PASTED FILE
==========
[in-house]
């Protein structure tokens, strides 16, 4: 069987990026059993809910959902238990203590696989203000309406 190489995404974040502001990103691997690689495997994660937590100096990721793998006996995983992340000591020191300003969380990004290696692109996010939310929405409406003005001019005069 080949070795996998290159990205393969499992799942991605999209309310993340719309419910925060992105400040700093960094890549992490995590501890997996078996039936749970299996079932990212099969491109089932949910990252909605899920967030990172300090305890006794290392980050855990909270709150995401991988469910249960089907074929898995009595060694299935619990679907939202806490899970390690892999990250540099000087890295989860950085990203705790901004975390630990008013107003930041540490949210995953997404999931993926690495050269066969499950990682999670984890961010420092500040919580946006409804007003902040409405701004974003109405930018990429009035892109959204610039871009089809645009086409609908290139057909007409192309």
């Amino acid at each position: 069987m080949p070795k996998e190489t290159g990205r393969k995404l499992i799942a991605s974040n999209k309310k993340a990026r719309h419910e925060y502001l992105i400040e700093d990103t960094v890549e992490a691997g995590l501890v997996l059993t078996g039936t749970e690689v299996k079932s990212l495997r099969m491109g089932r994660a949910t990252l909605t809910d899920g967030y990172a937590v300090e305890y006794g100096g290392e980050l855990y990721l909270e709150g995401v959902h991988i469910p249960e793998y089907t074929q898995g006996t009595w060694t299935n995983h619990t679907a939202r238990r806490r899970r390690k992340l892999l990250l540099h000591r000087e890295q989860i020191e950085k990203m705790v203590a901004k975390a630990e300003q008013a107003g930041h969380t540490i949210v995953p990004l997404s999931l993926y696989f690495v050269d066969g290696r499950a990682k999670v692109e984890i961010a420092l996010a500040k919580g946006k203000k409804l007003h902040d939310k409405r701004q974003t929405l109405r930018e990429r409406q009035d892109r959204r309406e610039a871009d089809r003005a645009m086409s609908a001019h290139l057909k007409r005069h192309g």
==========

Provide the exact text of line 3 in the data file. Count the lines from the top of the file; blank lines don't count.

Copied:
């Amino acid at each position: 069987m080949p070795k996998e190489t290159g990205r393969k995404l499992i799942a991605s974040n999209k309310k993340a990026r719309h419910e925060y502001l992105i400040e700093d990103t960094v890549e992490a691997g995590l501890v997996l059993t078996g039936t749970e690689v299996k079932s990212l495997r099969m491109g089932r994660a949910t990252l909605t809910d899920g967030y990172a937590v300090e305890y006794g100096g290392e980050l855990y990721l909270e709150g995401v959902h991988i469910p249960e793998y089907t074929q898995g006996t009595w060694t299935n995983h619990t679907a939202r238990r806490r899970r390690k992340l892999l990250l540099h000591r000087e890295q989860i020191e950085k990203m705790v203590a901004k975390a630990e300003q008013a107003g930041h969380t540490i949210v995953p990004l997404s999931l993926y696989f690495v050269d066969g290696r499950a990682k999670v692109e984890i961010a420092l996010a500040k919580g946006k203000k409804l007003h902040d939310k409405r701004q974003t929405l109405r930018e990429r409406q009035d892109r959204r309406e610039a871009d089809r003005a645009m086409s609908a001019h290139l057909k007409r005069h192309g």